A great idea but more time needed.

This is the general consensus among business groups about Government’s plan to replace the current $100 bill with a new polymer note.

National Security Minister Stuart Young said yesterday that legislation will be taken to the House of Representatives today and there will be a special sitting of the Senate tomorrow to change the existing required three months’ notice to demonetise the old $100 note to “a minimum of 14 days”.

He said the decision will help crack down on corruption and illicit criminal activity.

The Express reached out to the business groups yesterday for their reaction to the news.

“Two weeks? That is crazy. I think it is very ambitious to say that this could be done in two weeks,” said Rajiv Diptee, president of the Supermarkets Association.

“And to do it at such a hot time of the year, like Christmas, is going to create a lot of chaos. That is far from an ideal scenario. It’s a nice initiative, but you have to be concerned about person’s security at an already high cash-flow time of the year. I hope they put things in place for this to go smoothly,” he added.

President of the Downtown Owners and Merchants Association (DOMA) Gregory Aboud said he understood the reason behind the initiative, “especially as it relates to wanting to enhance the visibility of whatever activities that are taking place underground”.

However, Aboud said the Association is concerned about the implementation period given. “Without this initiative being implemented, this would already have been a very busy time of year for all financial institutions and for all businesses. And the idea of a transition from the old note to the new note in such a short period of time is, in our opinion, going to be quite a challenge,” he said.

“Perhaps the Government has given it more thought than we have and they have an implementation plan which would work. So we will wait in the coming days to hear how it is going to be implemented and if in fact an implementation period beyond Christmas would be allowed, because we can only imagine the long lines and the tremendous rush of private citizens, individuals and all sorts of persons,” Aboud added.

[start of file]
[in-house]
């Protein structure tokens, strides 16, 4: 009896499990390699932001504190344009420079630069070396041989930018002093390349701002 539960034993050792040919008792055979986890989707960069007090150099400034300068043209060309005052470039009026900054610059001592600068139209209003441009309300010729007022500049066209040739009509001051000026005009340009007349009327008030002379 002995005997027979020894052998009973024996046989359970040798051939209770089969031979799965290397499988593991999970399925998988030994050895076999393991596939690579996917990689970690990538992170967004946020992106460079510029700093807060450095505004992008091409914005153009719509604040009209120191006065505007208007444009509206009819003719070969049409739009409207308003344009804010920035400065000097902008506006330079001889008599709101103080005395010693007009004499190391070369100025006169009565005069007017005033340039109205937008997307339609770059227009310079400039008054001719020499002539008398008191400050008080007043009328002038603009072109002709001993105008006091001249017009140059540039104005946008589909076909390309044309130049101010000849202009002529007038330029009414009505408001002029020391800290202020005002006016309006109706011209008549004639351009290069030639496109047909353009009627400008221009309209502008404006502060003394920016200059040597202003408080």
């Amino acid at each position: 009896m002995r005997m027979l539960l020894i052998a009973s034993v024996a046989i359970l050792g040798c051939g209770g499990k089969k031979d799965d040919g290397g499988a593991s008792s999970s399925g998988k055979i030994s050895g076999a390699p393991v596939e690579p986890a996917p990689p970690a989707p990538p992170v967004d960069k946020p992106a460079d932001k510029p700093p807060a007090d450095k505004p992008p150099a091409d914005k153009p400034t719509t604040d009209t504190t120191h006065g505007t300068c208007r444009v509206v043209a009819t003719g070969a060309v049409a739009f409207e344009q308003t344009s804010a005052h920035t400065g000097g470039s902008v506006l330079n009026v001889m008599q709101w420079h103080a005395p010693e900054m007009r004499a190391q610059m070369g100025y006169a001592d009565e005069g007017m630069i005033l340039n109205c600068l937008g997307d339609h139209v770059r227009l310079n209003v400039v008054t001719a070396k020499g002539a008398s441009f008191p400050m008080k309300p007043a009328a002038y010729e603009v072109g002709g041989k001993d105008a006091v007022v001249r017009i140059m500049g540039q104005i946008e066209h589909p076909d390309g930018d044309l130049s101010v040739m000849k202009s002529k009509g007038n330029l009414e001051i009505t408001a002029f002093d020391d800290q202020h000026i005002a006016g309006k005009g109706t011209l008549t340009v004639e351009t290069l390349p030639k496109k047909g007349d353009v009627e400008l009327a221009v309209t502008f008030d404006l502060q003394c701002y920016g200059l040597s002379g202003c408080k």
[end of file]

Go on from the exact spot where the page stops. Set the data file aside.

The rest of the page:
Aboud also raised concerns that people turning in their old $100 bills could be targeted by criminals.

San Juan Business Association president Vivek Charran also felt that the Christmas period was a “tough time” to implement such a change.

“I think more time should be given to trade in the bills,” he said.

He went on: “And then you have a situation in our country where we have a lot of crime. Are you now telling elderly people and women and so on to rush to the bank with any amount of cash that they have been hiding in their house?

“We have to be careful how we go about doing this. We should have a longer period of time and we should also have enough police presence around the place.”

Charran described the decision as a good idea and said he understood the reason behind it.

“I understand what they are shooting for, but they have to be careful that while they do that and are shooting for this thing that is supposed to clean up all the stockpiles of dirty money all over the place, that they don’t hurt decent, law-abiding citizens that have been doing business for a very long time in a very liquid manner,” he stated.

Responding to the Express via a text message, president of the Trinidad and Tobago Chamber of Industry and Commerce Gabriel Faria said: “My own perspective is that based on the previous changes which were done, we do not anticipate any problems as we expect there will be a period of transition and there is some plan in place.

“It may have been better to schedule it at a less hectic time of the year, but the authorities may have been told by some experts that this time is more conducive to collect the old currency based on the amount of cash in circulation.”

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